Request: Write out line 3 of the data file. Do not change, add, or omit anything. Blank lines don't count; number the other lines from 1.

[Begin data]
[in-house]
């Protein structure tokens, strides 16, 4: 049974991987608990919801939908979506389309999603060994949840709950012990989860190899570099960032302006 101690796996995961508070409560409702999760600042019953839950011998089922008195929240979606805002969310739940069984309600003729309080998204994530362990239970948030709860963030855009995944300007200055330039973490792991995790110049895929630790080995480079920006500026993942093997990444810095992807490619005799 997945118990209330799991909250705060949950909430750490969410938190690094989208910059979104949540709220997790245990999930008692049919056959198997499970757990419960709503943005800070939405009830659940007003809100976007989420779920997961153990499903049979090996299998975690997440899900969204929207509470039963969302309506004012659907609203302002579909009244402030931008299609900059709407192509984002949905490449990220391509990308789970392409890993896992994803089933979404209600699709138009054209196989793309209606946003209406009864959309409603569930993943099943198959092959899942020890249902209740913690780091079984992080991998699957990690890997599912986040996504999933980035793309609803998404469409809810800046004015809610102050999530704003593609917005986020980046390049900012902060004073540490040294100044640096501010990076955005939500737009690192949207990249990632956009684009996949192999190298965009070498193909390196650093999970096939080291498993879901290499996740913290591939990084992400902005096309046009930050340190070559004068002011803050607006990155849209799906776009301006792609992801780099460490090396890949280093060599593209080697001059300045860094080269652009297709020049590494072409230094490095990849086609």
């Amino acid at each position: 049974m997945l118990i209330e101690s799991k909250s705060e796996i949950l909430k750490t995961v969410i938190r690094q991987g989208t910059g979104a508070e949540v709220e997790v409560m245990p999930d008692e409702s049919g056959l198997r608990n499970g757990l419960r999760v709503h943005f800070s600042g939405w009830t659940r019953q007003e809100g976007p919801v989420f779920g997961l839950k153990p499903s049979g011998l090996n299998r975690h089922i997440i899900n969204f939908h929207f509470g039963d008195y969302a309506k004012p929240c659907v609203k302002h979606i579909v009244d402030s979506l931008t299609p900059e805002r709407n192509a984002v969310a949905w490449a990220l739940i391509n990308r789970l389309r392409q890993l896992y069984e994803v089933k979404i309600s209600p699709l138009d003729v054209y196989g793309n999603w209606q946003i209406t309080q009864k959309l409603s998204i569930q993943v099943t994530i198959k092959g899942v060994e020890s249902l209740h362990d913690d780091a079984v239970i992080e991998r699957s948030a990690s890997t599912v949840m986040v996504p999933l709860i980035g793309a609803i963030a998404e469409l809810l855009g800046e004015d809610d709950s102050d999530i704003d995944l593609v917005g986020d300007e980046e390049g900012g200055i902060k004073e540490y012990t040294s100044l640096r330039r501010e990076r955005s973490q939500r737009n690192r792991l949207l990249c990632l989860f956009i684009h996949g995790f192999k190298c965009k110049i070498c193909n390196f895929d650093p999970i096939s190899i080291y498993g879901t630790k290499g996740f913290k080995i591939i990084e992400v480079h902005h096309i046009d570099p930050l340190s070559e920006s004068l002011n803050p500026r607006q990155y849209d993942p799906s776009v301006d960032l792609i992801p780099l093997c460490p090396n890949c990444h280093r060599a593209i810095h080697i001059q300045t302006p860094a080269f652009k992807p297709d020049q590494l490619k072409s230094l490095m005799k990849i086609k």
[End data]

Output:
């Amino acid at each position: 049974m997945l118990i209330e101690s799991k909250s705060e796996i949950l909430k750490t995961v969410i938190r690094q991987g989208t910059g979104a508070e949540v709220e997790v409560m245990p999930d008692e409702s049919g056959l198997r608990n499970g757990l419960r999760v709503h943005f800070s600042g939405w009830t659940r019953q007003e809100g976007p919801v989420f779920g997961l839950k153990p499903s049979g011998l090996n299998r975690h089922i997440i899900n969204f939908h929207f509470g039963d008195y969302a309506k004012p929240c659907v609203k302002h979606i579909v009244d402030s979506l931008t299609p900059e805002r709407n192509a984002v969310a949905w490449a990220l739940i391509n990308r789970l389309r392409q890993l896992y069984e994803v089933k979404i309600s209600p699709l138009d003729v054209y196989g793309n999603w209606q946003i209406t309080q009864k959309l409603s998204i569930q993943v099943t994530i198959k092959g899942v060994e020890s249902l209740h362990d913690d780091a079984v239970i992080e991998r699957s948030a990690s890997t599912v949840m986040v996504p999933l709860i980035g793309a609803i963030a998404e469409l809810l855009g800046e004015d809610d709950s102050d999530i704003d995944l593609v917005g986020d300007e980046e390049g900012g200055i902060k004073e540490y012990t040294s100044l640096r330039r501010e990076r955005s973490q939500r737009n690192r792991l949207l990249c990632l989860f956009i684009h996949g995790f192999k190298c965009k110049i070498c193909n390196f895929d650093p999970i096939s190899i080291y498993g879901t630790k290499g996740f913290k080995i591939i990084e992400v480079h902005h096309i046009d570099p930050l340190s070559e920006s004068l002011n803050p500026r607006q990155y849209d993942p799906s776009v301006d960032l792609i992801p780099l093997c460490p090396n890949c990444h280093r060599a593209i810095h080697i001059q300045t302006p860094a080269f652009k992807p297709d020049q590494l490619k072409s230094l490095m005799k990849i086609k």